Though state polling data of even contested Senate races can be shockingly sparse, and polls for the World's Greatest Deliberative Body are more error-prone than presidential surveys, the very preliminary consensus among forecasters is that Democrats have maybe a one in three chance of wresting control back from Republicans. Replace safe-D Heinrich with Libertarian Johnson, and those odds take a serious tumble.

If Democrats were to take a 50-49-1 post-election advantage, they'd still need to woo the Libertarian on party-line votes in order to avoid a tiebreaker from Vice President Mike Pence. Given that Johnson leans closer to Trump than Sen. Chuck Schumer (D–N.Y.) on regulation, domestic taxes, and the more dovish aspects of the administration's foreign policy, that swing vote would no doubt prove to be an irritant, despite Johnson's more copacetic views on immigration, criminal justice, and social issues.

For the L.P., having a first elected federal official would be a watershed event, replacing overnight nearly five decades of conjecture with the concrete. Elected Libertarians such as Nebraska State Sen. Laura Ebke (a party-switcher) and Calimesa Mayor and Riverside County Board of Supervisors candidate Jeff Hewitt (technically a nonpartisan, though his affiliation is nobody's secret) are already demonstrating that Libertarians as legislative swing voters can accomplish real policy victories on the state and local level. A federal Leviathan run by a mercantilist who is bringing back the bad old days of $1 trillion annual deficits is more than ripe for libertarian-flavored reform.

Until now, the best performance among the more than 330 Libertarian Senate candidates since 1976 has been Alaska's Joe Miller, who finished second in a four-way race with 29 percent of the vote in 2016. Miller, a former Tea Party Republican, endorsed Donald Trump instead of Gary Johnson that year; also, Libertarian vice-presidential nominee Bill Weld endorsed Miller's victorious opponent, incumbent Lisa Murkowski.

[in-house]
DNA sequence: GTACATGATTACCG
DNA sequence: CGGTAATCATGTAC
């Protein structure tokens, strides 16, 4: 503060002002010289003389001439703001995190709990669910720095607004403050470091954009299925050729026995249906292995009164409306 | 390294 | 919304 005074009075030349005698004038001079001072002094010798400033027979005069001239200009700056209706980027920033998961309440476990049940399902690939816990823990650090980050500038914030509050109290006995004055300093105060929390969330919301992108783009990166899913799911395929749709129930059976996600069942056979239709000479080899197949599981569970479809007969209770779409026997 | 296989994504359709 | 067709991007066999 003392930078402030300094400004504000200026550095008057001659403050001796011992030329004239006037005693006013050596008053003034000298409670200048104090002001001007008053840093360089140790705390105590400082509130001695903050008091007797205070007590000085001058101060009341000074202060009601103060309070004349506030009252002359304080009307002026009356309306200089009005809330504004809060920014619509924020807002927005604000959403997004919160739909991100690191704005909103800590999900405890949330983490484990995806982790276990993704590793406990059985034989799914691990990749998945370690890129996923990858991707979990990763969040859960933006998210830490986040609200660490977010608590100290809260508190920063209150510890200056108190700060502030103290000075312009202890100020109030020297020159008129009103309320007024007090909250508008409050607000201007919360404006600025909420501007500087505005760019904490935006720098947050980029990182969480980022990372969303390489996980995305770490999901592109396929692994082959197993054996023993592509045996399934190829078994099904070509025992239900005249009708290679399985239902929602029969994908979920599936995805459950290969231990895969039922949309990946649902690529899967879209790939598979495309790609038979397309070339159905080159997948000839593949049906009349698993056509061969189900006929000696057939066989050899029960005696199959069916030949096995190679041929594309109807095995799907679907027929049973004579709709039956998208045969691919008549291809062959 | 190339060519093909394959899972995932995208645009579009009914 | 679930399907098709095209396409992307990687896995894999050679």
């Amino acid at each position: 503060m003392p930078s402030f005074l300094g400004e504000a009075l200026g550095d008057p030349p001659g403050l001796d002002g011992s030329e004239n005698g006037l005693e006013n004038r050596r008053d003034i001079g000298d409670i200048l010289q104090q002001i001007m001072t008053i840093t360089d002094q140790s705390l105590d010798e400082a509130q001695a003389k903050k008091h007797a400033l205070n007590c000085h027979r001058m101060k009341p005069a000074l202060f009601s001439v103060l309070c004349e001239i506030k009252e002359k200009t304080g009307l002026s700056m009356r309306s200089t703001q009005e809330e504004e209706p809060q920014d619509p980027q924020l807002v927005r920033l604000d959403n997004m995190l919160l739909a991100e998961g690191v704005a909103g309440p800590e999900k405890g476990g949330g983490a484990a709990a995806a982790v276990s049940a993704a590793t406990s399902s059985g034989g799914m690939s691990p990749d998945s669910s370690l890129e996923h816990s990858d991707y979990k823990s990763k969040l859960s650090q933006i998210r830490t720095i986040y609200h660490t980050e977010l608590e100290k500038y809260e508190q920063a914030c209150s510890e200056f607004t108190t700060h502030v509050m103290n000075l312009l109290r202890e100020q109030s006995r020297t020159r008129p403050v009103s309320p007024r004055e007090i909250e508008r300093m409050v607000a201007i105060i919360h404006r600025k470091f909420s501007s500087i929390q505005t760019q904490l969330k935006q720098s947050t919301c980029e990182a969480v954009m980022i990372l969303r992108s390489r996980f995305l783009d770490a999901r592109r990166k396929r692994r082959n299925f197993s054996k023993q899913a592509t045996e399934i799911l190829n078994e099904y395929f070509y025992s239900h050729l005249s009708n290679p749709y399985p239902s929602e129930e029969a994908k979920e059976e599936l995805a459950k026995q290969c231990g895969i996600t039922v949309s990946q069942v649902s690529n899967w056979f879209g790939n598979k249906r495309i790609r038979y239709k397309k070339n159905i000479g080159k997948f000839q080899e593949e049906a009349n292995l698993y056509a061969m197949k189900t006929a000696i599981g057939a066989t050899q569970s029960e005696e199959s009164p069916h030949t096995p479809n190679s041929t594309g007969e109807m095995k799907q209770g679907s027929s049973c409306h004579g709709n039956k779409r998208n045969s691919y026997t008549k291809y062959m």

The next-best L.P. Senate performances, according to a very useful Smart Politics article and chart by Eric Ostermeier, were Michael Cloud's 18.4 percent in Massachusetts (2002), Steve Osborn's 12.6 percent in Indiana (2006), and Carla Howell's 11.9 percent in Massachusetts (2000). No other Libertarian has cracked double digits.

But breaking the previous L.P. record for a Senate race while still finishing second would represent a net loss in the party's number of elected officials. That's because Aubrey Dunn will no longer be state land commissioner of New Mexico in 2019, and the chances of L.P. nominee Michael Lucero beating Republican Patrick Lyons for the office are remote indeed. "We polled [the race] a year ago," says Dunn, who has been engaged in a series of political skirmishes with the GOP, "and I didn't poll well."

NEXT: Legislators Say Sheriff Who Declined to Arrest Michael Drejka for Killing Markeis McGlockton Is Misrepresenting Florida's 'Stand Your Ground' Law

Gary Johnson Libertarian Party Election 2018 Senate Third Parties New Mexico